President Philip A. Glotzbach In The News
Please join us for a performance and campus discussion
Thursday, September 29 at 8 p.m. in the Dance Theater
A multimedia dance journey tracing the intersections of African, Jewish, and Native American heritages. General admission seating is available on a first-come, first-served basis. Doors open at 7:40 p.m.
Friday, September 30 from 3:00—4:30 p.m. in JKB Theater
All are welcome whether or not you are able to attend the performance.
Conceived and performed by Adam McKinney
Directed by Daniel Banks
Learn more about DNAWORKS
Sponsors: President's Office, the Vice President for Strategic Planning and Institutional Diversity, Arts Administration, Theater Department, Dance Department, and the Arts Planning Group.
10 Minutes with Skidmore president Philip Glotzbach
Philip Glotzbach makes a case for Skidmore, and doesn't ignore science
Aug 22, 2014, 6:00am EDT
By Megan Rogers - Reporter for Albany Business Review
Philip Glotzbach has read several history books this summer, in addition to the assigned summer reading for incoming Skidmore College students.
Glotzbach, who has led the private, liberal-arts college in Saratoga Springs for more than a decade, is a forward-thinking history buff. At the same time, he’s focused on raising funds for a $100 million science center to train scientifically literate graduates.
He’s also focused on moving the conversation about the value of higher education beyond campuses being mere training grounds for jobs.
Had you always planned to be in academia?
When I was an undergraduate, I decided to go into philosophy. If I hadn’t gone this way, I probably would have gone to law school. I settled on this career path pretty early. I wanted to be a professor.
You were in the classroom recently, talking with students about their assigned summer reading, “What Money Can’t Buy: The Moral Limits of Markets.” One takeaway for you?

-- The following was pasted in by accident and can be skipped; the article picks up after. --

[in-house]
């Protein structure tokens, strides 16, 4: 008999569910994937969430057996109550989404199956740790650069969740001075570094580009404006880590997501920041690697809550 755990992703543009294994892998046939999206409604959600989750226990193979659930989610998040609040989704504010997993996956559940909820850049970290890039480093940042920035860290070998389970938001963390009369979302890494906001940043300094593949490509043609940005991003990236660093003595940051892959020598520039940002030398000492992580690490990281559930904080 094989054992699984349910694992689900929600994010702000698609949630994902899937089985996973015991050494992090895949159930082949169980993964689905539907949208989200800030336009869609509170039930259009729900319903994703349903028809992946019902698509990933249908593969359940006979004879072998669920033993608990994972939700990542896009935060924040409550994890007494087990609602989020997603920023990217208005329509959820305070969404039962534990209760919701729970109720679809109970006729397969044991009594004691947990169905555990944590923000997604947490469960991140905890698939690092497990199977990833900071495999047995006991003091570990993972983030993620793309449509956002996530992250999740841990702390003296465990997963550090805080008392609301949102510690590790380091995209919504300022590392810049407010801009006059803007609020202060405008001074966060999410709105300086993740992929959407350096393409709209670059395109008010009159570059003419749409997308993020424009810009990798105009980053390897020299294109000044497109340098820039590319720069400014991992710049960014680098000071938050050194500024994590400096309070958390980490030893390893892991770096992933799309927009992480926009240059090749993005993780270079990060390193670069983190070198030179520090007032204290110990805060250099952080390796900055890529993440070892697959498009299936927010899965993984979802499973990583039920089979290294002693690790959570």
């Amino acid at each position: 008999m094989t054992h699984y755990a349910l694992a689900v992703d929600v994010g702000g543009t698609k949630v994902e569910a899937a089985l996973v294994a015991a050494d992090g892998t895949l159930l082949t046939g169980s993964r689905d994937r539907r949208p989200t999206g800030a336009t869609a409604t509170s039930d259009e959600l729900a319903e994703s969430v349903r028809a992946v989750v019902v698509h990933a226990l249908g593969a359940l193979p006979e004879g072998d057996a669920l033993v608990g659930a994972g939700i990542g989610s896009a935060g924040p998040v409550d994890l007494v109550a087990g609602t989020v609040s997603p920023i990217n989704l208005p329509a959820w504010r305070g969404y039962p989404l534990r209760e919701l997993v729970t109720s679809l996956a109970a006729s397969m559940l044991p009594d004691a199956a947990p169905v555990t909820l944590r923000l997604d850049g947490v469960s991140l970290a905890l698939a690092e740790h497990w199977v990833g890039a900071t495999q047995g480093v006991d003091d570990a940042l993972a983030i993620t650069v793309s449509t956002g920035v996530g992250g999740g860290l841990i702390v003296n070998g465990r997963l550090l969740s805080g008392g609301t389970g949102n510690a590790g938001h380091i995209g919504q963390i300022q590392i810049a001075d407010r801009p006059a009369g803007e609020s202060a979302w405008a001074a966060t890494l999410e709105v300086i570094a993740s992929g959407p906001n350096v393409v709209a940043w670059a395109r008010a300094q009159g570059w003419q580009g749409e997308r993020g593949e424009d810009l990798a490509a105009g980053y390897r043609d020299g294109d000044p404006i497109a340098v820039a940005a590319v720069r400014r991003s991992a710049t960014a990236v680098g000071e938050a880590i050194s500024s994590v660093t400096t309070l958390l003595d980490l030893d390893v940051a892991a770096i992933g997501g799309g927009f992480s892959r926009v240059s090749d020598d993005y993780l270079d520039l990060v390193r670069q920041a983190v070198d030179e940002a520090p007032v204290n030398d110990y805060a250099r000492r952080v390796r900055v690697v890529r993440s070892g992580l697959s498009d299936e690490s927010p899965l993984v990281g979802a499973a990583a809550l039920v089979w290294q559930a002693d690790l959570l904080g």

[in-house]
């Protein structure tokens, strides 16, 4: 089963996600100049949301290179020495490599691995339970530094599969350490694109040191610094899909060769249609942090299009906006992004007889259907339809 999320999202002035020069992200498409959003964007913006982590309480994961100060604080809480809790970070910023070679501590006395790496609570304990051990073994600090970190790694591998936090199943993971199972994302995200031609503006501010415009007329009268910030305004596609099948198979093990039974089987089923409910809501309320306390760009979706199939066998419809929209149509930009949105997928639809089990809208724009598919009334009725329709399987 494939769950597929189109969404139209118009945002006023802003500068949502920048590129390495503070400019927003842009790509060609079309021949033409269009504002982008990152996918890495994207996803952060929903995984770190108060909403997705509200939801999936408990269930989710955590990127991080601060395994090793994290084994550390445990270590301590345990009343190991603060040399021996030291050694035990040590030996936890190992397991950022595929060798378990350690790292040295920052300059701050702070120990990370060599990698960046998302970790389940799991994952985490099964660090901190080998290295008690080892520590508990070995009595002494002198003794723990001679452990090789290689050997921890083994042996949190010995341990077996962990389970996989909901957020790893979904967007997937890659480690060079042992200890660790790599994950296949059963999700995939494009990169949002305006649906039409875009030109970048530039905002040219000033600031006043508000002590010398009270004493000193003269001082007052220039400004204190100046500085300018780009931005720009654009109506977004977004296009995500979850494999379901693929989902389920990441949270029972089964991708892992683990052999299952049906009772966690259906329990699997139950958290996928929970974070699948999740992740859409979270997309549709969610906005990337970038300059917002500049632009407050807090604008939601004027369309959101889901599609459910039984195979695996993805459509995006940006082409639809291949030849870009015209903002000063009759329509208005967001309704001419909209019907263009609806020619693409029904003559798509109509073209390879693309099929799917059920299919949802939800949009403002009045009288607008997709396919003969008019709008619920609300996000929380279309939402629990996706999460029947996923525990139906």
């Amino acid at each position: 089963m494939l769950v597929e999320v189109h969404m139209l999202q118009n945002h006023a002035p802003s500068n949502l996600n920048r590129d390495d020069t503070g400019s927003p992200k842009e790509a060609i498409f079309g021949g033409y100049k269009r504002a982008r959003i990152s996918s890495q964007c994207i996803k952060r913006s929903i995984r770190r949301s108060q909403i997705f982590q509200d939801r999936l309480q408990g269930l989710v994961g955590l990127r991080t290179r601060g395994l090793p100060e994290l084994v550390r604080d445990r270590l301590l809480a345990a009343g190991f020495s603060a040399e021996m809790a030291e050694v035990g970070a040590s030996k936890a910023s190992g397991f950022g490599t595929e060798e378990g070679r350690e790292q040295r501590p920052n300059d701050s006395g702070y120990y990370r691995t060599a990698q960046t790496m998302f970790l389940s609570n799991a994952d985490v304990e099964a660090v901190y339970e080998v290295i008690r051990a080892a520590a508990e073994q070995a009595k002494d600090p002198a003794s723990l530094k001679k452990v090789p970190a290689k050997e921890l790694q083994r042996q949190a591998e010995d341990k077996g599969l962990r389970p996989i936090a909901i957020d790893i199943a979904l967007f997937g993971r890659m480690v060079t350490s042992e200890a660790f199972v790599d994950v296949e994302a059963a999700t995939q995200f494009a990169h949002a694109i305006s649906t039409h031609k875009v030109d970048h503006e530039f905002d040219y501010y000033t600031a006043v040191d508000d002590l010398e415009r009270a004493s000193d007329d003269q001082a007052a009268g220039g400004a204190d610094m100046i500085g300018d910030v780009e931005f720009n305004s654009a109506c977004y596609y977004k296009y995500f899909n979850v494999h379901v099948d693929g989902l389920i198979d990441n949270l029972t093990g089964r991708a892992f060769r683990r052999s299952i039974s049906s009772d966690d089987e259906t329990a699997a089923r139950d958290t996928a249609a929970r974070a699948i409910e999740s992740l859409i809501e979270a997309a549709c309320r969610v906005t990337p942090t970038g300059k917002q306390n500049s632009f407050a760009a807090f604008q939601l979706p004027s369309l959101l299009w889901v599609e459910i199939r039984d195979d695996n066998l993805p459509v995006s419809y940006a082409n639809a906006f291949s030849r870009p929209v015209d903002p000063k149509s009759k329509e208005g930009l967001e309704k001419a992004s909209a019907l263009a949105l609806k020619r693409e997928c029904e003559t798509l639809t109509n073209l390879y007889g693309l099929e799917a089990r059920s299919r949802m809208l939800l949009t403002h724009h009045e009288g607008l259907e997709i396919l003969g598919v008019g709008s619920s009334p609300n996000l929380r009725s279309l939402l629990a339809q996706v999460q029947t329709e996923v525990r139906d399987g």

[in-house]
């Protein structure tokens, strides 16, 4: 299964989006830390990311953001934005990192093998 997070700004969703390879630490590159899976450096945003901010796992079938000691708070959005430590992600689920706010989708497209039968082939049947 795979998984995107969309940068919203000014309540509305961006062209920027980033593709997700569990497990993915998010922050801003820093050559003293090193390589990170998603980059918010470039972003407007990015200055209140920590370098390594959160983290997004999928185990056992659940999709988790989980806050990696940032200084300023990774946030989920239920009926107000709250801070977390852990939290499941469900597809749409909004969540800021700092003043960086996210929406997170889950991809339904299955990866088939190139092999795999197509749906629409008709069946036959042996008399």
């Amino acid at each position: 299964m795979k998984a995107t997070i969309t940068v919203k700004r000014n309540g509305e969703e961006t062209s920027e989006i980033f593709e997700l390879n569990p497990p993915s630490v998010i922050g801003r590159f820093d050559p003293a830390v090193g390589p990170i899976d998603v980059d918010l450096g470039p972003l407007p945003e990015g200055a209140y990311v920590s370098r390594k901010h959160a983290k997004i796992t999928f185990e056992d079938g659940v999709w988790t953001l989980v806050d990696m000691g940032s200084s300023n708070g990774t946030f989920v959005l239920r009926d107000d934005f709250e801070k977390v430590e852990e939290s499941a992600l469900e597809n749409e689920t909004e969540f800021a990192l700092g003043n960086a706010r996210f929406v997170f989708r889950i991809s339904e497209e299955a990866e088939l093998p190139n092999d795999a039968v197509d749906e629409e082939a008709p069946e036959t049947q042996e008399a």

So many of the conversations about the “value” of college are about what jobs your graduates get after school and what is the salary level of those jobs — with the implication being that’s the principle way of determining the value of a college education. I think jobs are very important and people need to make a living wage and to do well economically. But there are other values also served by colleges and universities that are not reflected in that market-based conversation.
What are some of those values that are missing from the conversation?
One of the things I think students should be getting from a college education is an enhanced capacity to fulfill their human potential, to appreciate art, music and literature.
How has education provided that in your life?
I took a psychology class that introduced me to that field and changed part of my professional work. I took an art history course and that exposed me to the scope of Western art and gave me the opportunity to appreciate and understand artworks in that tradition in ways I hadn’t before. I took a number of literature courses. I was almost an English minor. We didn’t have minors, but I would have been an English minor. Those courses were important to me because I do believe an educated person needs to read widely and literature is part of that.